Elton John’s wonderfully kind response to Edgewater’s pianist
In 1980, Elton John, then 33, returned to the Madison dining room and lounge where Eleanor Pearson played. "He gave me a nice kiss and asked if he could sit down," Pearson says. "He started reminiscing about the pubs of England."

Elton John’s last stop in Madison, 18 years ago, included a bombastic show at the Dane County Coliseum that featured a smoke-filled grand entrance.

But he also performed an intimate, impromptu “mini-concert” at the Edgewater Hotel.

Eleanor Pearson, 70, remembers it well.

The legendary pianist at the Edgewater from 1956 to the mid-’80s, Pearson said John stayed at the hotel for several days before opening his tour in the Coliseum.

“The first time he came into the dining room he had a battle formation. He was surrounded by his entourage like he thought everybody was going to mob him,” Pearson says.

But no one acknowledged John, and Pearson kept playing the piano.

The next night, she says, John arrived again in the dining room surrounded by an entourage.

“Someone was singing something from `Fiddler on the Roof’ and no one paid any attention to John,” Pearson says.

While John ate, he also listened to Pearson’s playing.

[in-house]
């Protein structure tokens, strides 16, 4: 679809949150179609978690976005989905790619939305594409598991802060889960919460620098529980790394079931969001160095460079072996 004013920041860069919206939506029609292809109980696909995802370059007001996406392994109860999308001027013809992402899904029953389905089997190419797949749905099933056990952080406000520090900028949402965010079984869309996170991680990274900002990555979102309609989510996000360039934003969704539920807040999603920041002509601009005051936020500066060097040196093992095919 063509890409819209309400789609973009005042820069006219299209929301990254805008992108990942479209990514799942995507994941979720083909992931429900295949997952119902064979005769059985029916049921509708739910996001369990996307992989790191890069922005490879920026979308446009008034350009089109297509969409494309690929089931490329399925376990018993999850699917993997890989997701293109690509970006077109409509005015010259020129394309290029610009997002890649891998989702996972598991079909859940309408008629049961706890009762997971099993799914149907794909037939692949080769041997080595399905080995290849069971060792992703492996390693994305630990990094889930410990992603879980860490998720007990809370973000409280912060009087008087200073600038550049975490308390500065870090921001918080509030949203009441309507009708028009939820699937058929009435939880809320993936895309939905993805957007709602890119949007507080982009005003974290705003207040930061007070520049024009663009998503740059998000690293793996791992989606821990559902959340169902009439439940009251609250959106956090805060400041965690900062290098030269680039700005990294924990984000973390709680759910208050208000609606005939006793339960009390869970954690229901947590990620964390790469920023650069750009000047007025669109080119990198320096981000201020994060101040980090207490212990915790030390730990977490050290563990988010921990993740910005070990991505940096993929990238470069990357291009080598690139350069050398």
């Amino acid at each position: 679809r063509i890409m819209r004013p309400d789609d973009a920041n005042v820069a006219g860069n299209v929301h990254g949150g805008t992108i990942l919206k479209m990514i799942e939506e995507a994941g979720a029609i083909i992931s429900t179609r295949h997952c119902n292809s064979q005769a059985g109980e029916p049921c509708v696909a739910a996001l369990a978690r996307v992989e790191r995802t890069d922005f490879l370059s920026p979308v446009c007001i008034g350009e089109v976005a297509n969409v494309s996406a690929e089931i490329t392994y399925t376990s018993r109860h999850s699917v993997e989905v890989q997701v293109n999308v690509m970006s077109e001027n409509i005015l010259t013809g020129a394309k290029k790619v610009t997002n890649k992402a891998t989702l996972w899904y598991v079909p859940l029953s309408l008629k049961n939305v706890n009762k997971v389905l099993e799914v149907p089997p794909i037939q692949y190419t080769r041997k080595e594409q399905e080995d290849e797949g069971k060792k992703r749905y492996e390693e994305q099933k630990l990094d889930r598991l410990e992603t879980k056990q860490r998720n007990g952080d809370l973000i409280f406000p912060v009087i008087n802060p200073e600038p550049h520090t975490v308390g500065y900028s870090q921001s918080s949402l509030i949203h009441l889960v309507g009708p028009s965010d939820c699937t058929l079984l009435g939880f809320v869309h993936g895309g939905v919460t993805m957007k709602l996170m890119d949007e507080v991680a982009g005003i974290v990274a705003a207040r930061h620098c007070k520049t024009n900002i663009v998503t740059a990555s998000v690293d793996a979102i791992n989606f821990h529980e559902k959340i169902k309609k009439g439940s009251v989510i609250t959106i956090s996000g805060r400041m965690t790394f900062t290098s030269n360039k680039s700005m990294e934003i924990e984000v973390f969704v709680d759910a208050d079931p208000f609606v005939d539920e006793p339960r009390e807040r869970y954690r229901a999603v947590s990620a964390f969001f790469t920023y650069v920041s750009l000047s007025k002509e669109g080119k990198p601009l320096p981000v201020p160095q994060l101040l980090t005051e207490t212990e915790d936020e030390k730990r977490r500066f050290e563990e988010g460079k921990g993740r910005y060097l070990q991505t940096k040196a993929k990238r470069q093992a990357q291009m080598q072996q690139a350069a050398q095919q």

“Then a waiter comes in with a bottle of Dom Perignon that wasn’t cheap and gave everyone around the piano a glass. The waiter said it was from Elton John and that he was enjoying the music.”

Later that night, John, then 33, returned to the dining room and lounge where Pearson played.

“He gave me a nice kiss and asked if he could sit down,” Pearson says. “He started reminiscing about the pubs of England.”

With a handful of people there, John asked if he could play and proceeded to perform for a half-hour. His set included “Your Song” and “Daniel.”

“Oh, heavens, were the people there excited,” Pearson said. “I was so impressed by him. He was charming and not snobby.”

(Asked if any other famous patrons were snobby, she mentioned an actor from the 1953 film “Stalag 17” – she had forgotten his name – who “treated us like hicks.”)

When Pearson returned to work two days after John’s “mini-concert,” a large envelope waited for her at the front desk. John had left a personalized autograph picture.

“I still have it, but what he wrote on the picture is fading out,” Pearson says from her home in Leesburg, Fla., where she still performs at a club on occasion. “I have it hanging in my bedroom.”

She goes to get the photo.

“It says, `To Eleanor, with my best wishes, Elton John.’ It’s so faded, though. Someone told me to write over it, but I don’t want to do that.”

Told that John will be performing in Madison Friday night, Pearson brightens: “Wow, I wish I was there.”

She pauses, then adds, “I’d love to have him autograph another picture for me.”

One week later, she received a gift: Elton John signed a new photo to her.

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